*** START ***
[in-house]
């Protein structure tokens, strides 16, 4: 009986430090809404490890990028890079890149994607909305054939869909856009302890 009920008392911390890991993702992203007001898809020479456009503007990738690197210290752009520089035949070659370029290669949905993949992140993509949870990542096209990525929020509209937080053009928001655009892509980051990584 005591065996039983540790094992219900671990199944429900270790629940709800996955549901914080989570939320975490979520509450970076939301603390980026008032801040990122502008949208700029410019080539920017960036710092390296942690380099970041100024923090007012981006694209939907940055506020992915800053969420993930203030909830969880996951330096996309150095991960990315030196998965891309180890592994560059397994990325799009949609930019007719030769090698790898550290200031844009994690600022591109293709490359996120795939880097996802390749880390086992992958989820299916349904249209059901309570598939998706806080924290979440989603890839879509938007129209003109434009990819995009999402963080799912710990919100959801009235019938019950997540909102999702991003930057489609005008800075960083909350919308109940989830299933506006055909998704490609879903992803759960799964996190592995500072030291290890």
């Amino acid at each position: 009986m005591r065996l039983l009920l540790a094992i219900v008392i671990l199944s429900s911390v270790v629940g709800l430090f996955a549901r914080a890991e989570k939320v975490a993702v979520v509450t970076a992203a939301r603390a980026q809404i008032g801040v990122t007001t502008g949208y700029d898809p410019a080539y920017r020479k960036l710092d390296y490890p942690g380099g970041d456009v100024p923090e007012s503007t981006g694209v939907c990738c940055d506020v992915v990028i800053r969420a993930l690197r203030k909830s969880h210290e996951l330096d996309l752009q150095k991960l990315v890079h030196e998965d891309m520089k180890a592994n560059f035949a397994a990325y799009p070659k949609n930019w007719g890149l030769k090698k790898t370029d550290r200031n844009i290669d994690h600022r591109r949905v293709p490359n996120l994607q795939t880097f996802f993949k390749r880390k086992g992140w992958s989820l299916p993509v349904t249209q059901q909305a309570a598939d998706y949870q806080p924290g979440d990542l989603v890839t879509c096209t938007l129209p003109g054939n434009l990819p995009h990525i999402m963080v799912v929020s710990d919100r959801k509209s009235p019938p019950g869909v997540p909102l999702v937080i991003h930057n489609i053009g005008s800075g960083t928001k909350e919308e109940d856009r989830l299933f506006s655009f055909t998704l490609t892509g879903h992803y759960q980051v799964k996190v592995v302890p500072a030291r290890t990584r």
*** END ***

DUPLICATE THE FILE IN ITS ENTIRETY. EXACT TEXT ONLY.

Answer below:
[in-house]
């Protein structure tokens, strides 16, 4: 009986430090809404490890990028890079890149994607909305054939869909856009302890 009920008392911390890991993702992203007001898809020479456009503007990738690197210290752009520089035949070659370029290669949905993949992140993509949870990542096209990525929020509209937080053009928001655009892509980051990584 005591065996039983540790094992219900671990199944429900270790629940709800996955549901914080989570939320975490979520509450970076939301603390980026008032801040990122502008949208700029410019080539920017960036710092390296942690380099970041100024923090007012981006694209939907940055506020992915800053969420993930203030909830969880996951330096996309150095991960990315030196998965891309180890592994560059397994990325799009949609930019007719030769090698790898550290200031844009994690600022591109293709490359996120795939880097996802390749880390086992992958989820299916349904249209059901309570598939998706806080924290979440989603890839879509938007129209003109434009990819995009999402963080799912710990919100959801009235019938019950997540909102999702991003930057489609005008800075960083909350919308109940989830299933506006055909998704490609879903992803759960799964996190592995500072030291290890």
């Amino acid at each position: 009986m005591r065996l039983l009920l540790a094992i219900v008392i671990l199944s429900s911390v270790v629940g709800l430090f996955a549901r914080a890991e989570k939320v975490a993702v979520v509450t970076a992203a939301r603390a980026q809404i008032g801040v990122t007001t502008g949208y700029d898809p410019a080539y920017r020479k960036l710092d390296y490890p942690g380099g970041d456009v100024p923090e007012s503007t981006g694209v939907c990738c940055d506020v992915v990028i800053r969420a993930l690197r203030k909830s969880h210290e996951l330096d996309l752009q150095k991960l990315v890079h030196e998965d891309m520089k180890a592994n560059f035949a397994a990325y799009p070659k949609n930019w007719g890149l030769k090698k790898t370029d550290r200031n844009i290669d994690h600022r591109r949905v293709p490359n996120l994607q795939t880097f996802f993949k390749r880390k086992g992140w992958s989820l299916p993509v349904t249209q059901q909305a309570a598939d998706y949870q806080p924290g979440d990542l989603v890839t879509c096209t938007l129209p003109g054939n434009l990819p995009h990525i999402m963080v799912v929020s710990d919100r959801k509209s009235p019938p019950g869909v997540p909102l999702v937080i991003h930057n489609i053009g005008s800075g960083t928001k909350e919308e109940d856009r989830l299933f506006s655009f055909t998704l490609t892509g879903h992803y759960q980051v799964k996190v592995v302890p500072a030291r290890t990584r």